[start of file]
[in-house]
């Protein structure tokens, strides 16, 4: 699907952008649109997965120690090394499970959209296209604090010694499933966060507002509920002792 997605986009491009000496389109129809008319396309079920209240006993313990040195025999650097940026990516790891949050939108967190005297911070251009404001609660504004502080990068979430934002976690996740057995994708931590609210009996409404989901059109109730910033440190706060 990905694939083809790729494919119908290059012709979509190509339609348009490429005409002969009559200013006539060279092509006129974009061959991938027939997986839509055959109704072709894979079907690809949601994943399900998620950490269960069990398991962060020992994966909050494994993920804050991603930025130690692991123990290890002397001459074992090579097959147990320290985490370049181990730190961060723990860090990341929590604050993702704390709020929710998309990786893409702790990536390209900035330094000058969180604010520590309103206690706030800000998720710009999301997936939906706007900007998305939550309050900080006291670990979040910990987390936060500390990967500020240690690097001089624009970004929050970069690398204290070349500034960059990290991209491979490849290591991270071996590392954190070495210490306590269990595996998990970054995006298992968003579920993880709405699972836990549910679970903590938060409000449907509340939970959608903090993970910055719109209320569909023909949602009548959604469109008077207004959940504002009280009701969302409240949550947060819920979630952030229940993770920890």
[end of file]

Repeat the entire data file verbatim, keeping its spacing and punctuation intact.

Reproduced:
[in-house]
């Protein structure tokens, strides 16, 4: 699907952008649109997965120690090394499970959209296209604090010694499933966060507002509920002792 997605986009491009000496389109129809008319396309079920209240006993313990040195025999650097940026990516790891949050939108967190005297911070251009404001609660504004502080990068979430934002976690996740057995994708931590609210009996409404989901059109109730910033440190706060 990905694939083809790729494919119908290059012709979509190509339609348009490429005409002969009559200013006539060279092509006129974009061959991938027939997986839509055959109704072709894979079907690809949601994943399900998620950490269960069990398991962060020992994966909050494994993920804050991603930025130690692991123990290890002397001459074992090579097959147990320290985490370049181990730190961060723990860090990341929590604050993702704390709020929710998309990786893409702790990536390209900035330094000058969180604010520590309103206690706030800000998720710009999301997936939906706007900007998305939550309050900080006291670990979040910990987390936060500390990967500020240690690097001089624009970004929050970069690398204290070349500034960059990290991209491979490849290591991270071996590392954190070495210490306590269990595996998990970054995006298992968003579920993880709405699972836990549910679970903590938060409000449907509340939970959608903090993970910055719109209320569909023909949602009548959604469109008077207004959940504002009280009701969302409240949550947060819920979630952030229940993770920890």